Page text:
With the public sector now recognised as a major employer of graduates, courses in public administration are being launched at universities all over the UK. MPAs, seen internationally as the public sector equivalent of an MBA (masters in business administration), are a strong element in American postgraduate education, and are now increasing in popularity here.

Following a long period of decline in public management teaching, universities across the UK have introduced plans to teach courses in administration and public policy, with the aim of providing students with the skills necessary to become public service leaders and managers. The US already has over 70 postgraduate MPA programmes and around 40 currently exist at universities across Europe.

According to Warwick University, one of the first institutions to run a public administration course, the MPA has been designed as "the top-level qualification for high-flying policy-makers, leaders and managers at all levels of government." This will allow students to develop their knowledge of national, regional, local, and EU policy so that they are able to work in all parts of the public and voluntary sectors including education, health, housing, criminal justice, the arts and other public and voluntary services.

The Warwick MPA in particular is a postgraduate qualification that can be taken either as a full-time programme over one year or as a part-time modular course over 3 years (with two week residential blocks three times a year). It will be based at the Warwick Business School, but also draws on the expertise of departments of politics, economics, law, health and social policy, and other disciplines and research centres within the Social Science Faculty.

According to Professor Colin Talbot at Nottingham University, the introduction of British MPA courses at institutions like Warwick and Nottingham is important not just for the countrys public services, but also key to its role in international development. "The UK has been missing out strategically at the international level - we have been seen as a leading public sector reform country and yet postgraduate provision for overseas students has been weak and fragmented in this field," he comments.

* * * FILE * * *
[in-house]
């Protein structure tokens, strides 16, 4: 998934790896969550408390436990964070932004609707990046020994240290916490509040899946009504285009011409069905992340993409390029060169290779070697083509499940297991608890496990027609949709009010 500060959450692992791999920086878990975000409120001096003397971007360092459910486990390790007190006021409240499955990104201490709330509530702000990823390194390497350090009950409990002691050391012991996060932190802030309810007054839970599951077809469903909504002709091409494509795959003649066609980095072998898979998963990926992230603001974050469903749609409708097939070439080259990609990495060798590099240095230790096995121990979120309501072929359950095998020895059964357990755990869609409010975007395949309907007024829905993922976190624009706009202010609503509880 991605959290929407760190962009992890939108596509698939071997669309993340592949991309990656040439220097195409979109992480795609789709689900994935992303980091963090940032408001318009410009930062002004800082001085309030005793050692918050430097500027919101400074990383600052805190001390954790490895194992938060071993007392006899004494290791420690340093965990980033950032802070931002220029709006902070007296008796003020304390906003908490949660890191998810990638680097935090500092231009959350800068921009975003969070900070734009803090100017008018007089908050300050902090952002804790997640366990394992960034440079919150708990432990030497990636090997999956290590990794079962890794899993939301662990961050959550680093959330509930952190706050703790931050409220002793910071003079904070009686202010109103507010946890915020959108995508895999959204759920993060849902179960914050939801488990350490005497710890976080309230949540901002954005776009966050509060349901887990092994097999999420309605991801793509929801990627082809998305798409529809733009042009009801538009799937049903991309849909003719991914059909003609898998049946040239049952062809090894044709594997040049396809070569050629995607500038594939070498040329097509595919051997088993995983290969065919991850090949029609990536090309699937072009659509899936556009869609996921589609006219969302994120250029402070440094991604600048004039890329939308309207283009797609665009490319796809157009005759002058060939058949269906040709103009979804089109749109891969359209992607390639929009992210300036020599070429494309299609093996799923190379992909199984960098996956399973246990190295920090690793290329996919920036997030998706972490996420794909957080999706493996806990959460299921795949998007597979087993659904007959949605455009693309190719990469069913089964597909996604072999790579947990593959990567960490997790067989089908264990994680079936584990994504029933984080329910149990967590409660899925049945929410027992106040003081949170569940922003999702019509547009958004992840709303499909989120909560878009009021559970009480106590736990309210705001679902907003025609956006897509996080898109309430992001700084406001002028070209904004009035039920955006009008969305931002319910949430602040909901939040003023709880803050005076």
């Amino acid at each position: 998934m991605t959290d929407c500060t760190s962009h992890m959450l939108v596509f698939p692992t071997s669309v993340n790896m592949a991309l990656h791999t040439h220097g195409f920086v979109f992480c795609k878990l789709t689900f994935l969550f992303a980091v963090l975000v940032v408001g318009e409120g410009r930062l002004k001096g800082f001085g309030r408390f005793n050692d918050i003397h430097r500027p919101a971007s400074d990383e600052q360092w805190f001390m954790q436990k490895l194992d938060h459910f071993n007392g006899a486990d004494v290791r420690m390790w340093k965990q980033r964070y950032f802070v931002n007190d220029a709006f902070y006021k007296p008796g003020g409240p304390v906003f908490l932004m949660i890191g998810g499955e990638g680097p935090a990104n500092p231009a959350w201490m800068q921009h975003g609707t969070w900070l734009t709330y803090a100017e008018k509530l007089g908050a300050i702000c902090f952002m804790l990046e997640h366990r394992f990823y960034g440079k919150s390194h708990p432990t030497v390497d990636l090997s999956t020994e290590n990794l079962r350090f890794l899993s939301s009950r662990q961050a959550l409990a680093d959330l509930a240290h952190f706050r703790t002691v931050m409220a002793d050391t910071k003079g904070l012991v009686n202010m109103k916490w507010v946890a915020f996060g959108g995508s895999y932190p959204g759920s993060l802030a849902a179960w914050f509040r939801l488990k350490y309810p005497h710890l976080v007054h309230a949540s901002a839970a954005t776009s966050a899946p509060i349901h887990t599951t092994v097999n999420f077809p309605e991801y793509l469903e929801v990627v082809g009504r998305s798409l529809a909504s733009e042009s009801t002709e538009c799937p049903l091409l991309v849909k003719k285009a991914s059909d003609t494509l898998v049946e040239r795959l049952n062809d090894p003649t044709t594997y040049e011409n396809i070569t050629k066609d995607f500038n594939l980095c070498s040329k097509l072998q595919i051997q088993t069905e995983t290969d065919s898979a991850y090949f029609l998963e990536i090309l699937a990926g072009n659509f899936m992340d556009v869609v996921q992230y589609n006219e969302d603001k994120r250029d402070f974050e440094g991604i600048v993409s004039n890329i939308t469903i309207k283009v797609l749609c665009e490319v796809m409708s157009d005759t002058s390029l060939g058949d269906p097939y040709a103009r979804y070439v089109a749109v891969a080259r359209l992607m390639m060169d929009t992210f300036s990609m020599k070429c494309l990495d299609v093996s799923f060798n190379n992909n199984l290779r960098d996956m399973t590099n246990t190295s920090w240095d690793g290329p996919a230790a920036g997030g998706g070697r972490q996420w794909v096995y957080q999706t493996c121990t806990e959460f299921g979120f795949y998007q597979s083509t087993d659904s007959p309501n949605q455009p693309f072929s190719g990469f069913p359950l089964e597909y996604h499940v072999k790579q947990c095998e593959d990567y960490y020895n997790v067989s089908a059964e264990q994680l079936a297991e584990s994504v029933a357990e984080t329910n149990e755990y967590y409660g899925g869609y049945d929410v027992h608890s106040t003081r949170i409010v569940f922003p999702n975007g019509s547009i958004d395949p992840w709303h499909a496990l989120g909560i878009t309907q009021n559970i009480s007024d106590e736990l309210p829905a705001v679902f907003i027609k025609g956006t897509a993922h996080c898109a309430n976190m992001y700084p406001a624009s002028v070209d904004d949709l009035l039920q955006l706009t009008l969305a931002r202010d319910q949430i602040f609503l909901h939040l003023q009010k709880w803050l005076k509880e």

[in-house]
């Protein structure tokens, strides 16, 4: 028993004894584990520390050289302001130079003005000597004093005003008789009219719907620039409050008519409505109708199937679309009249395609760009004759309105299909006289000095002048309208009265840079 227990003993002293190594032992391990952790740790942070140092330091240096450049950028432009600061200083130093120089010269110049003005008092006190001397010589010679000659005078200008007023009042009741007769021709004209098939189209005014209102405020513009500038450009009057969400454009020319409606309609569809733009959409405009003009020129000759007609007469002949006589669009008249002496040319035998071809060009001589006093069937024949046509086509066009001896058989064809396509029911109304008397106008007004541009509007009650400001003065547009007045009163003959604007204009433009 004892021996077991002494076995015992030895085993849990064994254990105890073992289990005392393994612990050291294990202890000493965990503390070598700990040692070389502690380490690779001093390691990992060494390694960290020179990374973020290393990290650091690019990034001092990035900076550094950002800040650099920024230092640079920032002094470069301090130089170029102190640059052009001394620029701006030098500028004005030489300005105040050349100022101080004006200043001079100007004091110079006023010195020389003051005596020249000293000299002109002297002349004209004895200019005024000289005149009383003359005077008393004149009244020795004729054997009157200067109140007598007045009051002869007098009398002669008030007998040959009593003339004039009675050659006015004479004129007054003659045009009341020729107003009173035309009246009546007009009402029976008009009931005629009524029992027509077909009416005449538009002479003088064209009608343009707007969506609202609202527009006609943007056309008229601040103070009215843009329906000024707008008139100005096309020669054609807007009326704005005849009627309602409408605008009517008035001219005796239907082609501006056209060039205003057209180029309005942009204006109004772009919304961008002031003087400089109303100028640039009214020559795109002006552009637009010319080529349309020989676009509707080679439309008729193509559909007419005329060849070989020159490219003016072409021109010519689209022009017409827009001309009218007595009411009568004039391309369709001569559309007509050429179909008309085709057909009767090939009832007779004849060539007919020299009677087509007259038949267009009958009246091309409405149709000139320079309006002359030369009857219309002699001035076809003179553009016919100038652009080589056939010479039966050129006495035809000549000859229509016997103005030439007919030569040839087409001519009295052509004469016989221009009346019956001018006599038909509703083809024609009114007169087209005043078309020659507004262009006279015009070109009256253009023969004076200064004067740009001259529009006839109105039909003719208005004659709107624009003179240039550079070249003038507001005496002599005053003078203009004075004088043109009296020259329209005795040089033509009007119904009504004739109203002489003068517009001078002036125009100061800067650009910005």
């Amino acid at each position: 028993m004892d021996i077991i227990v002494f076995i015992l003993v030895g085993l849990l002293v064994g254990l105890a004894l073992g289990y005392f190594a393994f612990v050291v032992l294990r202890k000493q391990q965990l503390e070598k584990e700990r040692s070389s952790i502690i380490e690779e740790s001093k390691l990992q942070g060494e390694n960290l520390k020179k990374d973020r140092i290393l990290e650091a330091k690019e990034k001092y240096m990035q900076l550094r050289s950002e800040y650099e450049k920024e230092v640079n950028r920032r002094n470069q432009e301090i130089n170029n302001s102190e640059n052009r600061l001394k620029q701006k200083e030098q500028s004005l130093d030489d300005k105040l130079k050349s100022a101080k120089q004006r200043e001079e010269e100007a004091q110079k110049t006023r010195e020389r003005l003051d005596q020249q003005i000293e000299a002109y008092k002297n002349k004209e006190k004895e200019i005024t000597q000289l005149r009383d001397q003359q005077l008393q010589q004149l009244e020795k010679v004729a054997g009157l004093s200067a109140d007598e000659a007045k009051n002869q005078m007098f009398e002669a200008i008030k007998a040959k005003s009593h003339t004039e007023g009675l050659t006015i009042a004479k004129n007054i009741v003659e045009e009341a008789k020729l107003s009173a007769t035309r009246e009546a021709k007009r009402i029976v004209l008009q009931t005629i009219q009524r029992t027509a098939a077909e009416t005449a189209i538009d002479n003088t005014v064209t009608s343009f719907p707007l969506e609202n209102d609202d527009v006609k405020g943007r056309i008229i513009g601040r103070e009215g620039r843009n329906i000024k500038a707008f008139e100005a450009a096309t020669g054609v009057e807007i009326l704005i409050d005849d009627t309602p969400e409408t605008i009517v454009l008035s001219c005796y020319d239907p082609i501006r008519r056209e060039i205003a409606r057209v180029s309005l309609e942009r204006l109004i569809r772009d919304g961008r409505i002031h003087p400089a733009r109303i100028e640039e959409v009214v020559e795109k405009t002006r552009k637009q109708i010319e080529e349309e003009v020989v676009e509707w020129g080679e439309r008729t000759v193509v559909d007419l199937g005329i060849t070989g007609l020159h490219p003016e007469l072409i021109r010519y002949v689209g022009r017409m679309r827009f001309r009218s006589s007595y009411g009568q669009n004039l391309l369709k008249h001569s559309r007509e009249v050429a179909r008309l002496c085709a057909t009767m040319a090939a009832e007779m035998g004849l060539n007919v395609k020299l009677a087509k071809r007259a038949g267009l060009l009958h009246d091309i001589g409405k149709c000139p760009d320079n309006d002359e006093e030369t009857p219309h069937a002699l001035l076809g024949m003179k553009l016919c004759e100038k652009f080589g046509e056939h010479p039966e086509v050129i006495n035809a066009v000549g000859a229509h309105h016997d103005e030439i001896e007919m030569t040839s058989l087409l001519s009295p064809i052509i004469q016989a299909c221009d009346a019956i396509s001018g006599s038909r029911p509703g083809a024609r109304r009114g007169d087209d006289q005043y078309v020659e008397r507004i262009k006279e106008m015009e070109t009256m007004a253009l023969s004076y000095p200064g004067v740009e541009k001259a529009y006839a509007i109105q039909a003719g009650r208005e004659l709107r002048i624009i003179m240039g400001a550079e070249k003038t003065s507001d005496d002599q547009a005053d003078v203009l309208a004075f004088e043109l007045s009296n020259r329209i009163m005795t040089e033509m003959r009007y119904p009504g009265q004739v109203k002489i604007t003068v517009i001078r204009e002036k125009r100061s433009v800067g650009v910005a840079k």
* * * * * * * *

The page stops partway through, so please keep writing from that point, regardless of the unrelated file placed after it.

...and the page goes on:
Professor Talbot believes the courses will be a positive step for the UK, particularly as ministers and public service managers are keen to develop leadership courses for the public sector. He also predicts that the number of MPA courses will steadily increase over the next two years: "Until a couple of years ago there was only one Masters degree available in Public Administration in the whole of the UK, at Liverpool University. By the next academic year however, there will be more than a dozen, and within another year we suspect there will be between 20 to 30."

Nottingham is launching its own MPA and a Masters in Public Policy this autumn, as part of an initiative to improve collaboration between more than 100 public policy academics from more than a dozen schools across the University. It is also hoped that the programmes will provide better services for both students and practitioners of public policy and administration.

There has been an increase in new public policy and evaluation jobs created across the public sector in the UK as the government has poured money into "evidence-based policy" initiatives. For those already working in public sector jobs, or with a relevant undergraduate degree, an MPA could be a way of progressing their careers.

The courses at Warwick and Liverpool, though, have been designed specifically to meet the needs of individuals hoping to get ahead in public administration. According to Professor Talbot, there has been little training available for those wanting to learn key skills to break into the sector, but he believes the new surge in MPA provision is a step towards changing attitudes.

Further information

MPA courses
www.prospects.ac.uk/furtherstudy
www.warwick.ac.uk
www.nottingham.ac.uk

Public sector jobs
www.getalife.org.uk